• If there are no ideas yet, then there should be an indication to the user to create an idea, displayed in the empty idea section.

Adding a new idea

On the application’s main page, a user should:

  • See two text boxes for entering the “Title” and “Body” for a new idea, and a “Save” button for committing that idea.
  • The “Save” button should be disabled if either the “Title” or “Body” inputs are empty.

When a user clicks “Save”:

  • A new idea with the provided title and body should appear in the idea list.
  • The text fields should be cleared and ready to accept a new idea.
  • The page should not reload.
  • The idea should be persisted. It should still be present upon reloading the page.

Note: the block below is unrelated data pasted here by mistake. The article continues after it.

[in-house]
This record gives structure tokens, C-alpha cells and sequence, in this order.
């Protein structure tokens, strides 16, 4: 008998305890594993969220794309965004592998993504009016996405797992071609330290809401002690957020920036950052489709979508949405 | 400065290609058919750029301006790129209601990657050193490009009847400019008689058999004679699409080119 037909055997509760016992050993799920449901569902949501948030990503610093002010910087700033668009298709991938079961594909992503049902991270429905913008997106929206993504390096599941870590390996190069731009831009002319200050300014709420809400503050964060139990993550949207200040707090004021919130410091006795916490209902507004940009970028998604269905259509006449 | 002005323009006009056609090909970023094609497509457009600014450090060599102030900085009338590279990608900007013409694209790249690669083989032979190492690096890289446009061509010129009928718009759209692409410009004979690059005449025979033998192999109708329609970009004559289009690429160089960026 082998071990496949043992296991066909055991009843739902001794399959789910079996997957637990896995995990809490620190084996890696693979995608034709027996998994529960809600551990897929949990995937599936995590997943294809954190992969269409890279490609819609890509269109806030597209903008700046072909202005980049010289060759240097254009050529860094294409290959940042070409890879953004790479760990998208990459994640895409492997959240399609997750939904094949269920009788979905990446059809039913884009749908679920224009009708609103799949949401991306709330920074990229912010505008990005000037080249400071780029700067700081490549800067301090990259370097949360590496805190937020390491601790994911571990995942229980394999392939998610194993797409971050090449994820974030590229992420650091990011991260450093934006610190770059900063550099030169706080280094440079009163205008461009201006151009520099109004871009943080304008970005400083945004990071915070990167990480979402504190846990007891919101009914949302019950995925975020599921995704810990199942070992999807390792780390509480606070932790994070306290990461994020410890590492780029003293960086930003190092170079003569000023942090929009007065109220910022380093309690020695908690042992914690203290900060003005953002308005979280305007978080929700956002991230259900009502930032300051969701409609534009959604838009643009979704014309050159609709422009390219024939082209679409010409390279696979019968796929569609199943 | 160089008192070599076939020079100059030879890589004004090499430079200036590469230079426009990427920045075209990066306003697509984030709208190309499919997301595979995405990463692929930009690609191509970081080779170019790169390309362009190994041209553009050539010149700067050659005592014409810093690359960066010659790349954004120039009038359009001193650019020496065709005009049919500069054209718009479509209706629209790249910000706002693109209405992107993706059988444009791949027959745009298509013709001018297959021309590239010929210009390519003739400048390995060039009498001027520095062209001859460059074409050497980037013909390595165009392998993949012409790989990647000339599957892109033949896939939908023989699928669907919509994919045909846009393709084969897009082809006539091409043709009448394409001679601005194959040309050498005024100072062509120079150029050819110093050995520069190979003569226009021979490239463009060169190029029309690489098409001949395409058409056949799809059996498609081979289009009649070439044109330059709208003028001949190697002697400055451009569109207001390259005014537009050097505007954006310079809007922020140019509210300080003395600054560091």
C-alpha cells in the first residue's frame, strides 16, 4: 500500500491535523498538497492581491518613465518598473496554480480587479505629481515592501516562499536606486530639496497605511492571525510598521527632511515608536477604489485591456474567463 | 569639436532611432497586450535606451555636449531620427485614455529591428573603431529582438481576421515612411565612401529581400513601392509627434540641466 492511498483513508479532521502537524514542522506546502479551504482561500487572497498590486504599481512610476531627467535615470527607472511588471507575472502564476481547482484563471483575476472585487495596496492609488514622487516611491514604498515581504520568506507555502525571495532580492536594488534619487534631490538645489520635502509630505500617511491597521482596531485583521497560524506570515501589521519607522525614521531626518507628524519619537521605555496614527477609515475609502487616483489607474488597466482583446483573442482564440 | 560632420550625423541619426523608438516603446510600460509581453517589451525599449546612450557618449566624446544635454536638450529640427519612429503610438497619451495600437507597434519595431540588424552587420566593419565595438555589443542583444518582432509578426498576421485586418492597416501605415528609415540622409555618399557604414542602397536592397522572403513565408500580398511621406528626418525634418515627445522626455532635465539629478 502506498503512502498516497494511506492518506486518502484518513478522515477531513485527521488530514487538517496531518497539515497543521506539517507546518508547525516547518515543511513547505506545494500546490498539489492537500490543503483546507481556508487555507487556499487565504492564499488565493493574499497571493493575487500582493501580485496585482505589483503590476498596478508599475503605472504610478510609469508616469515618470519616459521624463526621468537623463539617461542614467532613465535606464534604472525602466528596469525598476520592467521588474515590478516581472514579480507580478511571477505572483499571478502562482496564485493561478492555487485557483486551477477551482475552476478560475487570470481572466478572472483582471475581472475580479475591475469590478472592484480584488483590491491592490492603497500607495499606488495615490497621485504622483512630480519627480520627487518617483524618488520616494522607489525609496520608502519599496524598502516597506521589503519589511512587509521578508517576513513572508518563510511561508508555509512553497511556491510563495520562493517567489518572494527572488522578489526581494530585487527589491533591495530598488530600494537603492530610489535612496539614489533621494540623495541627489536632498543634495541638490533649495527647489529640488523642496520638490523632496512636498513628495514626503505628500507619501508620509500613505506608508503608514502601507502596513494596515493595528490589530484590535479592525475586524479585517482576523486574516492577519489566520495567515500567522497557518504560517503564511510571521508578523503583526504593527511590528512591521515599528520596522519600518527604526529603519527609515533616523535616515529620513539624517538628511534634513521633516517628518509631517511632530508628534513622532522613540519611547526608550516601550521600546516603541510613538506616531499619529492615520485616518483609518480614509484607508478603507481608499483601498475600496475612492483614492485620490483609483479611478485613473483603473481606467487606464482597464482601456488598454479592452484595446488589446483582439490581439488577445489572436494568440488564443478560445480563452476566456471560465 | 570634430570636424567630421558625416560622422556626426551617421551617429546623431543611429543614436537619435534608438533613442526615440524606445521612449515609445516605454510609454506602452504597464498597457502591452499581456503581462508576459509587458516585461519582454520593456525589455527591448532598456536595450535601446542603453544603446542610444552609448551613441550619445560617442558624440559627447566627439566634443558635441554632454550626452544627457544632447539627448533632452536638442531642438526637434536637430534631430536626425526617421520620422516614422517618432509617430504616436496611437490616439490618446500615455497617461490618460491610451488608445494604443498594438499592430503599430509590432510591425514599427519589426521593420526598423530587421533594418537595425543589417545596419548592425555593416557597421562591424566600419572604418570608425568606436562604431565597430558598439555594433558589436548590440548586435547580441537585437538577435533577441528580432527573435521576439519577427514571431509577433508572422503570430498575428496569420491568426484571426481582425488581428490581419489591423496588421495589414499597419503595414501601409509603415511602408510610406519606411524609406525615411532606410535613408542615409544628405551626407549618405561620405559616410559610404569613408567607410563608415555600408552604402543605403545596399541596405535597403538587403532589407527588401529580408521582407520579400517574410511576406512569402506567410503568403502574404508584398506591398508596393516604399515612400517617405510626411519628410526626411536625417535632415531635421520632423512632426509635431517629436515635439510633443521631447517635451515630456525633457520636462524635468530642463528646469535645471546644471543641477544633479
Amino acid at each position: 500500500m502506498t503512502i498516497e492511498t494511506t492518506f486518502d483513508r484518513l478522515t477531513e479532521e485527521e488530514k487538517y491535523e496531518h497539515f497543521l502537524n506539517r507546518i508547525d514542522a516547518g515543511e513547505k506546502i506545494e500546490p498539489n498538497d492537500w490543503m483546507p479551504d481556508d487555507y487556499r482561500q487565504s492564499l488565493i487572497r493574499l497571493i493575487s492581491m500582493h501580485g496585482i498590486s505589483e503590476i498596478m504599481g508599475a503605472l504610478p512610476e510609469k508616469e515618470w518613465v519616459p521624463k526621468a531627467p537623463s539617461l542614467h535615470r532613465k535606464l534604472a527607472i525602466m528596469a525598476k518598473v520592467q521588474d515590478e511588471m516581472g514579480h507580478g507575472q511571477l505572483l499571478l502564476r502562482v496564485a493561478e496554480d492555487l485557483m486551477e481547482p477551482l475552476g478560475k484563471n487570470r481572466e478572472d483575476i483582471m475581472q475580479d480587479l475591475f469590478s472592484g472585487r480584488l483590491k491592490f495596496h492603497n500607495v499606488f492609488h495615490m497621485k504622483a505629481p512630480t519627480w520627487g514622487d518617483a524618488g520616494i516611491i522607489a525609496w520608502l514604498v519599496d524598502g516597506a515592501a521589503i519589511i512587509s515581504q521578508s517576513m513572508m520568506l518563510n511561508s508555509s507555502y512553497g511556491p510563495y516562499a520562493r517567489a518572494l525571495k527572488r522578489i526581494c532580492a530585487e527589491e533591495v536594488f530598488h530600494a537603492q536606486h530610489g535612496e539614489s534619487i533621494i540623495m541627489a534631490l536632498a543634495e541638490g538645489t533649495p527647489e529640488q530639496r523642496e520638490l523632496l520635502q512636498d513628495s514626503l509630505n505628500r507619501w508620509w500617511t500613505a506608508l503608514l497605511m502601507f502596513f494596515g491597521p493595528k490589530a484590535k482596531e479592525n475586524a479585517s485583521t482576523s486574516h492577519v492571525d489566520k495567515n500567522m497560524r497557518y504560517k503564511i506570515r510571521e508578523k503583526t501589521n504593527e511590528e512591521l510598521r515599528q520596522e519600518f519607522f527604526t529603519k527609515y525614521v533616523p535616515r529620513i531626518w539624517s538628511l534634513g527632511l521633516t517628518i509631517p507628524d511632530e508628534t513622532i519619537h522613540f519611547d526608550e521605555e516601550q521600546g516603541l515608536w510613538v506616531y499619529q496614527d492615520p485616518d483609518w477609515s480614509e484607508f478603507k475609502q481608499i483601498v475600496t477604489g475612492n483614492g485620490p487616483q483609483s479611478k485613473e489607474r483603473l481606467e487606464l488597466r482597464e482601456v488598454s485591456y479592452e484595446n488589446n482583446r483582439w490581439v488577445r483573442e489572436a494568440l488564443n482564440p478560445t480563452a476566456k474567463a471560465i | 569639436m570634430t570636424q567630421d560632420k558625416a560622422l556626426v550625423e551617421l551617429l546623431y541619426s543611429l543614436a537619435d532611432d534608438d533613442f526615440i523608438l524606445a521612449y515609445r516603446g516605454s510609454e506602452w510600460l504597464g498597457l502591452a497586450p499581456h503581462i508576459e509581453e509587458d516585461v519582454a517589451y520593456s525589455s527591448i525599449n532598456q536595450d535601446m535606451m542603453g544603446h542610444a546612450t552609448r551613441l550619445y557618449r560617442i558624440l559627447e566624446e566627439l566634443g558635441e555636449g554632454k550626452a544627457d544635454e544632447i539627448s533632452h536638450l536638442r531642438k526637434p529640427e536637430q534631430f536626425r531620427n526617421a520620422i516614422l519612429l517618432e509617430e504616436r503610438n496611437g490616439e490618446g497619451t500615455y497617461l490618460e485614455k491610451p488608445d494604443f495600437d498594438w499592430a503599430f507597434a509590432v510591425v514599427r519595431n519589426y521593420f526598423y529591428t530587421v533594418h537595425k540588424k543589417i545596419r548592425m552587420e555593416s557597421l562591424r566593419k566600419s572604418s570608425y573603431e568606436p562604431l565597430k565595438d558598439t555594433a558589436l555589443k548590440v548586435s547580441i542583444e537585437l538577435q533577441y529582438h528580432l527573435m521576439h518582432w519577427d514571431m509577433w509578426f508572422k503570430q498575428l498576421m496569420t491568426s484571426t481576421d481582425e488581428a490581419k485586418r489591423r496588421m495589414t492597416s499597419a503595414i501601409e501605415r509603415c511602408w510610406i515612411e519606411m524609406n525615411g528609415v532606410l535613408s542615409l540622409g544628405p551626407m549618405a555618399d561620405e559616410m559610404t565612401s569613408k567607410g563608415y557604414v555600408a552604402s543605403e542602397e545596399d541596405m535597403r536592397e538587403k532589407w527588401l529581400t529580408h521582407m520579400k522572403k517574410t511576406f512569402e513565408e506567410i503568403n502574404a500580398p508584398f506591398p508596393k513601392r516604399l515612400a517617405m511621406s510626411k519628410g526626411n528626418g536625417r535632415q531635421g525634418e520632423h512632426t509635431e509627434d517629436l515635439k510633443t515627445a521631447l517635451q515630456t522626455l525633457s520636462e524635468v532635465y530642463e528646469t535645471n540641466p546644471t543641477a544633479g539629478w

Note: localStorage will not track the type of object, so on page reload you will need to re-instantiate all of your idea instances so that they have access to their methods.

Deleting an existing idea

When viewing the idea list:

  • Each idea in the list should have a button to remove it from both the data model and the dom.
  • Upon clicking the “Delete” button, the appropriate idea should be removed from the list.
  • The page should not reload when an idea is deleted.
  • The idea should be removed from localStorage. It should not re-appear on next page load.
    • This update of the data model should happen in a deleteFromStorage method that is defined in the Idea class.
    • How the DOM gets updated using JavaScript should happen in the main.js file (where you can still leverage your idea instance)